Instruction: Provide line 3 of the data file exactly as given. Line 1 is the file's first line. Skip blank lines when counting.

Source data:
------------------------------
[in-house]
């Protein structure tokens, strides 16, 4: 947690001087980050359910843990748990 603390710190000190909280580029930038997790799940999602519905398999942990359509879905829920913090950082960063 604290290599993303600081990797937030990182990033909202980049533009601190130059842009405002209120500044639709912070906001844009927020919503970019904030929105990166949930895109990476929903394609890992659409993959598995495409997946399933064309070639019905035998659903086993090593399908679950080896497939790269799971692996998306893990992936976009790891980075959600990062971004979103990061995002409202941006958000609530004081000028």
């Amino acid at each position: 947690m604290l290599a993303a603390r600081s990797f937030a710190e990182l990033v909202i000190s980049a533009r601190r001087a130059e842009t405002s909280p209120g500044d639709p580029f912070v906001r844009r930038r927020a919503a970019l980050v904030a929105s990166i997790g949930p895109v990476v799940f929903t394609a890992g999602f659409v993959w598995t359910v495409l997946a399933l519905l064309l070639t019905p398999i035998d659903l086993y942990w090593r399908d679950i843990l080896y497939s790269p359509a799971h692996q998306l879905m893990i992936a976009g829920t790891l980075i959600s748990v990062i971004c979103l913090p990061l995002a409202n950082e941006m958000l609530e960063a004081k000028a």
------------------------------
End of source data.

């Amino acid at each position: 947690m604290l290599a993303a603390r600081s990797f937030a710190e990182l990033v909202i000190s980049a533009r601190r001087a130059e842009t405002s909280p209120g500044d639709p580029f912070v906001r844009r930038r927020a919503a970019l980050v904030a929105s990166i997790g949930p895109v990476v799940f929903t394609a890992g999602f659409v993959w598995t359910v495409l997946a399933l519905l064309l070639t019905p398999i035998d659903l086993y942990w090593r399908d679950i843990l080896y497939s790269p359509a799971h692996q998306l879905m893990i992936a976009g829920t790891l980075i959600s748990v990062i971004c979103l913090p990061l995002a409202n950082e941006m958000l609530e960063a004081k000028a």